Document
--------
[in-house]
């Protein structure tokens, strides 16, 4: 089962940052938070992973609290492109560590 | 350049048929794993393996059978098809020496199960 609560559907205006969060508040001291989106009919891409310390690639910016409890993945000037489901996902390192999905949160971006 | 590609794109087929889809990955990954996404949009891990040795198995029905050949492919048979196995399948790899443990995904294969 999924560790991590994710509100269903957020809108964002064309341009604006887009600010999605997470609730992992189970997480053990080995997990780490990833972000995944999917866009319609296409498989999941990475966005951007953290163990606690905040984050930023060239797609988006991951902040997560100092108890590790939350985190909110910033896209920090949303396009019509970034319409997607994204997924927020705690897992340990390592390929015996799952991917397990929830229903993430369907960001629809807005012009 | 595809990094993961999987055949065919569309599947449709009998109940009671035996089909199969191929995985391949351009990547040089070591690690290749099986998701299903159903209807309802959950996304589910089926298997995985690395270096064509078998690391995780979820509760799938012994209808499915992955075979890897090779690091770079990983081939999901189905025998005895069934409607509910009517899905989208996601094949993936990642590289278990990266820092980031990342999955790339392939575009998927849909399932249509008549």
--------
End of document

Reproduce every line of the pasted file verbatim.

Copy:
[in-house]
């Protein structure tokens, strides 16, 4: 089962940052938070992973609290492109560590 | 350049048929794993393996059978098809020496199960 609560559907205006969060508040001291989106009919891409310390690639910016409890993945000037489901996902390192999905949160971006 | 590609794109087929889809990955990954996404949009891990040795198995029905050949492919048979196995399948790899443990995904294969 999924560790991590994710509100269903957020809108964002064309341009604006887009600010999605997470609730992992189970997480053990080995997990780490990833972000995944999917866009319609296409498989999941990475966005951007953290163990606690905040984050930023060239797609988006991951902040997560100092108890590790939350985190909110910033896209920090949303396009019509970034319409997607994204997924927020705690897992340990390592390929015996799952991917397990929830229903993430369907960001629809807005012009 | 595809990094993961999987055949065919569309599947449709009998109940009671035996089909199969191929995985391949351009990547040089070591690690290749099986998701299903159903209807309802959950996304589910089926298997995985690395270096064509078998690391995780979820509760799938012994209808499915992955075979890897090779690091770079990983081939999901189905025998005895069934409607509910009517899905989208996601094949993936990642590289278990990266820092980031990342999955790339392939575009998927849909399932249509008549």